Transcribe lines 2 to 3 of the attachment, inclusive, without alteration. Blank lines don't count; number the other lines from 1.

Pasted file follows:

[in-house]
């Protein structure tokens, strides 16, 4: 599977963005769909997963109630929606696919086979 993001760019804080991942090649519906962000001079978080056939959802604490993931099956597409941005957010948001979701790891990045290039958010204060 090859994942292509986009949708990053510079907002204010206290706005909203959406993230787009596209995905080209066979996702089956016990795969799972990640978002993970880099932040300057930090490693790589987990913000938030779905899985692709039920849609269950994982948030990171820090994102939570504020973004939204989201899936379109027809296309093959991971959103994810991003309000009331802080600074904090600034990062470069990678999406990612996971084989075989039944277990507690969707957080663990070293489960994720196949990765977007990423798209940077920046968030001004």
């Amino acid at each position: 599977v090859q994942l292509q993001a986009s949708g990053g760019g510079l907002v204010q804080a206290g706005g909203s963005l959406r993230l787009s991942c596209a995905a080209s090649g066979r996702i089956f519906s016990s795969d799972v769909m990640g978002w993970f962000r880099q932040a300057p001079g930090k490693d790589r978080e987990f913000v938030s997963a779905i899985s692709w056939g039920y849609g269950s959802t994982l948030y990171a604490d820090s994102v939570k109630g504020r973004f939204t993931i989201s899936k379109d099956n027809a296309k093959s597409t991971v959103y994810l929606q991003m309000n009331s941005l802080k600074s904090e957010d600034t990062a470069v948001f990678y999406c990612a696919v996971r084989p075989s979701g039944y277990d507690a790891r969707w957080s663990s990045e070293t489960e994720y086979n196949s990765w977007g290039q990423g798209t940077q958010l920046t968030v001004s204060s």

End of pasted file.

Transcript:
């Protein structure tokens, strides 16, 4: 599977963005769909997963109630929606696919086979 993001760019804080991942090649519906962000001079978080056939959802604490993931099956597409941005957010948001979701790891990045290039958010204060 090859994942292509986009949708990053510079907002204010206290706005909203959406993230787009596209995905080209066979996702089956016990795969799972990640978002993970880099932040300057930090490693790589987990913000938030779905899985692709039920849609269950994982948030990171820090994102939570504020973004939204989201899936379109027809296309093959991971959103994810991003309000009331802080600074904090600034990062470069990678999406990612996971084989075989039944277990507690969707957080663990070293489960994720196949990765977007990423798209940077920046968030001004």
């Amino acid at each position: 599977v090859q994942l292509q993001a986009s949708g990053g760019g510079l907002v204010q804080a206290g706005g909203s963005l959406r993230l787009s991942c596209a995905a080209s090649g066979r996702i089956f519906s016990s795969d799972v769909m990640g978002w993970f962000r880099q932040a300057p001079g930090k490693d790589r978080e987990f913000v938030s997963a779905i899985s692709w056939g039920y849609g269950s959802t994982l948030y990171a604490d820090s994102v939570k109630g504020r973004f939204t993931i989201s899936k379109d099956n027809a296309k093959s597409t991971v959103y994810l929606q991003m309000n009331s941005l802080k600074s904090e957010d600034t990062a470069v948001f990678y999406c990612a696919v996971r084989p075989s979701g039944y277990d507690a790891r969707w957080s663990s990045e070293t489960e994720y086979n196949s990765w977007g290039q990423g798209t940077q958010l920046t968030v001004s204060s």